In the second phase of its Preferred Drugs Initiative, Ireland’s Health Service Executive has announced a preferred drug in each of the angiotensin-converting enzyme inhibitor and angiotensin II receptor blocker drug groups.

The preferred ACE inhibitor is ramipril, and the preferred ARB is candesartan, selected from the 10 licensed ACE inhibitors and the eight ARBs now available in Ireland.

The HSE says it is asking prescribers to prescribe these drugs in order to save money, both for patients who pay for their medications and to deliver savings in the region of 4 million euros for the taxpayer.

The agency points out that Ireland currently spends more than 40 million euros a year on ACE inhibitors and ARBs under the Primary Care Scheme, with ARBs accounting for 25 million euros of this total.

Also, in 2012 the HSE drugs budget exceeded 1.7 billion euros under the Community Drugs Schemes, representing a more than fivefold increase over the last decade, it adds.

The HSE’s Medicines Management Programme  is aiming to secure savings totalling 20 billion euros this year. Since the announcement of the first “preferred” drugs earlier this year, for proton pump inhibitors – lansoprazole – and statins – simvastatin – there has already been “an encouraging shift” in prescribing patterns towards these preferred drugs, commented the MMP’s national clinical lead, Professor Michael Barry.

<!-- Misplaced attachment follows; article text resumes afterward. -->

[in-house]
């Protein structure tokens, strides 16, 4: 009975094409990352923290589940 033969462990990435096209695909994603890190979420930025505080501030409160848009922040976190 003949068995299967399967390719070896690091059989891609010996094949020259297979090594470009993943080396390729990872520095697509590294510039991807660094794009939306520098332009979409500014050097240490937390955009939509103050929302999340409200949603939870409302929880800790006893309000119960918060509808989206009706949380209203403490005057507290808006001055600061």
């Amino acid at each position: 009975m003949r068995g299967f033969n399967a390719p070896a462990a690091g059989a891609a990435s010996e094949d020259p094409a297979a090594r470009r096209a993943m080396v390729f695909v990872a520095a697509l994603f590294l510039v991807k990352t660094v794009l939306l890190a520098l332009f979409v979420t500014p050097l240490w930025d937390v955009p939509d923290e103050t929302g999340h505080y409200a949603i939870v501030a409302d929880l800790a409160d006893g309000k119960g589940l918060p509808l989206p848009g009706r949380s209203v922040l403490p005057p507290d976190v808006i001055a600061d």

Also, earlier this week, Irish Health Minister James Reilly announced that all suppliers of atorvastatin products have been notified of government plans to set a reference price for these products at 70% below the current price.

“The intention is that this will be implemented by November, with the aim of achieving substantial savings for patients and the taxpayer,” said the Minister, opening the International Pharmaceutical Federation International Congress of Pharmacy and Pharmaceutical Sciences at the National Convention Centre in Dublin.

The aim is, by mid-2014, to determine the interchangeability of the 20 most expensive medicines so that reference prices can also be set for them, Dr Reilly added.

“This is crucial in securing the future sustainability of our health system,” he told the Congress. “Paying a premium price for medicines is never acceptable, especially in the current financial environment. Reducing pharmaceutical prices is an issue that the Irish government has been addressing through a series of reforms in recent years, and we will continue to address it,” he said.